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Facebook Has Come Full Circle On Enabling Russian Disinformation Campaign During 2016 U.S. Presidential Election, Full-scale Regulation Looms:
September 2017 has been a month of accelerating disclosures around Russian hacking during the 2016 presidential election. The month started with Facebook in closed door Congressional testimony on Wed 9/6/17 admitting to facilitating the activities of the Kremlin-linked Internet Research Agency, a known “troll” operation (see: https://www.nytimes.com/2015/06/07/magazine/the-agency.html?mcubz=1) and accepting over $100k in payment for advertising related to such activities. This admission flew directly in the face of Facebook CEO Mark Zuckerberg’s November 2016 statements that Facebook had not furthered efforts by Russia to influence the outcome of the 2016 U.S. Presidential election, at the time calling the suggested possibility “a pretty crazy idea”. With Facebook just last week offering up 3,000 paid ads linked to the Russian disinformation efforts in response to inquiries from Special Counsel Robert Mueller along with U.S. Congressional committees, it appears that crazy is now the new normal.
The testimony places Facebook and other social media companies (e.g. Twitter) in a difficult position as “under federal law and Federal Election Commission regulations, both foreign nationals and foreign governments are prohibited from making contributions or spending money to influence a federal, state or local election in the United States. The ban includes independent expenditures made in connection with an election. Those banned from such spending include foreign citizens, foreign governments, foreign political parties, foreign corporations, foreign associations and foreign partnerships, according to the FEC. (Permanent residents who hold green cards, however, are not considered foreign nationals.) Violators face civil penalties, as well as criminal prosecution, if they are found to have knowingly broken the law.” Clearly, Facebook and social media peers will have much more explaining to do.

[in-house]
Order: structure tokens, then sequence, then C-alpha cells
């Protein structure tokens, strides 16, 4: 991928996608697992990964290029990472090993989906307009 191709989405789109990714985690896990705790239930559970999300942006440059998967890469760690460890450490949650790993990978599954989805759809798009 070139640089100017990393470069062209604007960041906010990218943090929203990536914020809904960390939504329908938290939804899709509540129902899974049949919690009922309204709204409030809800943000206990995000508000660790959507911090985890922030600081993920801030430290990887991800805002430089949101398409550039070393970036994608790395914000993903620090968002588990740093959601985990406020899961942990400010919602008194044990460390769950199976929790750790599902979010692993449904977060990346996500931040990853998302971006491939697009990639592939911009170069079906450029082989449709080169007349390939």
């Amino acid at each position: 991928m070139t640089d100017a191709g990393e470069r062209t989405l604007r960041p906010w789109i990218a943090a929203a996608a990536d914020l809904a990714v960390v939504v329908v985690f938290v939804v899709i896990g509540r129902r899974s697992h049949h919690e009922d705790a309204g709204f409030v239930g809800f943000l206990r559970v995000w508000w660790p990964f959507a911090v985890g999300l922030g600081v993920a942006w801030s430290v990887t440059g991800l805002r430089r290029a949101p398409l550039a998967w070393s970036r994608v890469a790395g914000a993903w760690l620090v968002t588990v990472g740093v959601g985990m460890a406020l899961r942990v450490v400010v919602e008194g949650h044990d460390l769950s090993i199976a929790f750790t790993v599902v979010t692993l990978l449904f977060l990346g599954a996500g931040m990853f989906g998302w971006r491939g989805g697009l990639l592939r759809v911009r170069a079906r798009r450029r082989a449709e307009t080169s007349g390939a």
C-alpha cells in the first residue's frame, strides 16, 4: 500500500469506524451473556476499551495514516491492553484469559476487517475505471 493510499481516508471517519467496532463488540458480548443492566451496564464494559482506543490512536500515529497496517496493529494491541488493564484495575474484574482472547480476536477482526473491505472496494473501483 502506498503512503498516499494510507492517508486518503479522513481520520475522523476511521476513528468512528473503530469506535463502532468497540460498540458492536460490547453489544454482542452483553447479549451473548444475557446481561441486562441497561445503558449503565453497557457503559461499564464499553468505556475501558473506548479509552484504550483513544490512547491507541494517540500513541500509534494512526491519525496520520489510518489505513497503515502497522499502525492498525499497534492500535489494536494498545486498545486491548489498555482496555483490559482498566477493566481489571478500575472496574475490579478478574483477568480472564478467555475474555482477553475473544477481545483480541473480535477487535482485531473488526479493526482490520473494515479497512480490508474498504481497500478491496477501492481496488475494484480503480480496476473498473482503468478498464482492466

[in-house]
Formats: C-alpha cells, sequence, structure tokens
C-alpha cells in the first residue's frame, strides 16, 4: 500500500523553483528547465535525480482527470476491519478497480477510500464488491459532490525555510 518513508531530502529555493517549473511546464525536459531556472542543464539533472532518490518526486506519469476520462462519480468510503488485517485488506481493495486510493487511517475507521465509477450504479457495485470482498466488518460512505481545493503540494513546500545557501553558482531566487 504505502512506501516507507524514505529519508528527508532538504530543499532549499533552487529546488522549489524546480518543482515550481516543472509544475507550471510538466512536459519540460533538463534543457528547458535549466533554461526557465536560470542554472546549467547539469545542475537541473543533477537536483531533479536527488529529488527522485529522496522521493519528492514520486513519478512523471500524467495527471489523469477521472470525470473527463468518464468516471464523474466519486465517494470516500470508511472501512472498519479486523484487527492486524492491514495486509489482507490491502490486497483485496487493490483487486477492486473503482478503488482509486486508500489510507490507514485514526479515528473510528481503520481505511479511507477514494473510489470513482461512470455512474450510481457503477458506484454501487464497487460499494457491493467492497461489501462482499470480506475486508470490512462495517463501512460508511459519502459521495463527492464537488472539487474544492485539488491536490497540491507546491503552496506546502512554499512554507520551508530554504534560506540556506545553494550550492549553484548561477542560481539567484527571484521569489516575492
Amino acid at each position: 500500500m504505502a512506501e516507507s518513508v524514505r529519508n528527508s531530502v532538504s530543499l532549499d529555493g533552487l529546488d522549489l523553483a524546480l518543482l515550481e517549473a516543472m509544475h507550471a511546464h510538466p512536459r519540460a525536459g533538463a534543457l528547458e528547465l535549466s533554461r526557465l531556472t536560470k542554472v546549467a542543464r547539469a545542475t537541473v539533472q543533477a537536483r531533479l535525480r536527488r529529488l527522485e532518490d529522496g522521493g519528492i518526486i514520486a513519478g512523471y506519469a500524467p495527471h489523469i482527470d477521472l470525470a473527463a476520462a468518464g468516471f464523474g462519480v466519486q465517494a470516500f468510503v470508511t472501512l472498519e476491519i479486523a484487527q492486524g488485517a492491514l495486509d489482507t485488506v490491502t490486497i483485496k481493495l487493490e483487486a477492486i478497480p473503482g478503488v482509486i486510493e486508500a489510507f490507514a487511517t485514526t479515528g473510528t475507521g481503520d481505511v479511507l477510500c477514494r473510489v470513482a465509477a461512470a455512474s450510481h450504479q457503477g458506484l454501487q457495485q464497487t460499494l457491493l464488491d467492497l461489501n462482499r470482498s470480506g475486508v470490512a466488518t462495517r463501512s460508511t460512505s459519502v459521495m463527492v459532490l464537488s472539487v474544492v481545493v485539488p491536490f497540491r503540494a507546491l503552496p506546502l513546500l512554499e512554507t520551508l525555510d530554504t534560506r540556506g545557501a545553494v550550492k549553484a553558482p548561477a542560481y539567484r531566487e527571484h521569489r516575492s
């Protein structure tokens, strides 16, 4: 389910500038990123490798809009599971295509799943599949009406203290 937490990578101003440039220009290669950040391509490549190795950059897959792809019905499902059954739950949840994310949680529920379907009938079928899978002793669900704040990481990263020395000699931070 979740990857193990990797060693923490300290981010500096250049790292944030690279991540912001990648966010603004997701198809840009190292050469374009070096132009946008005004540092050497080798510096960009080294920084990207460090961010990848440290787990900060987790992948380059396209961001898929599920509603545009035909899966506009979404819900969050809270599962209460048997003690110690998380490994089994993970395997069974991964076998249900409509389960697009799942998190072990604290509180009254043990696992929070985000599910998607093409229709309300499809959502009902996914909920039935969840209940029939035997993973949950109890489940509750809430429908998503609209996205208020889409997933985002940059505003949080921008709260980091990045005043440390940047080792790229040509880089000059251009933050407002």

The fault for Facebook’s failure to intercept and otherwise meaningfully curate the information flow across its network can be attributed directly to its business model, namely “ad-targeting through deep surveillance, emaciated work force, automation and the use of algorithms to find and highlight content that entice people to stay on the site or click on ads or share pay-for-play messages”. With Facebook’s business model premised on the basis of selling users’ “attention and eyeballs to the highest bidders, whatever they may be peddling”, the company represents a communications conduit of national security interest when it comes to preserving liberal representative democracy as we know it. What happened during the 2016 U.S. presidential election represents a clear and present danger to the political integrity of any society within which Facebook operates. At a minimum, Facebook must now be regulated as other communications companies are in the handling of political advertising and the exclusion of external parties from influencing political elections. From an investment perspective, this is likely to pressure Facebook’s profit margins as compliance costs increase and may have a limiting influence on the company’s ability to charge premium pricing. How this unfolds will be of great interest, but meanwhile Facebook shares are likely to underperform as a result of the negative newsflow around both the Special Counsel and U.S. Congressional investigations into the 2016 U.S. presidential election.
Meanwhile, Brad Parscale, digital director for the Trump campaign who already testified before Congress in July 2017, may be one of a team of U.S. citizens who offered direction to focus Internet Research Agency acitivities. Also of interest is Cambridge Analytica, a UK-based data analytics firm backed by U.S. citizens Robert Mercer and Steve Bannon, which played a key role in directing the 2016 Trump campaign’s online activities. Note that Trump senior adviser Jared Kushner who was tasked with overseeing the entire Trump campaign digital effort, estimated to represent a $400mm investment (see: https://www.vanityfair.com/news/2017/09/jared-kushner-data-operation-russia-facebook), is also a person of significant interest along with the already notorious Paul Manafort.
We have written previously on the 2016 U.S. presidential campaign’s digital aspects, starting in November 2016 (see: http://gvaresearch.com/facebooks-fake-news-problem-is-not-just-a-u-s-issue-its-a-global-one/).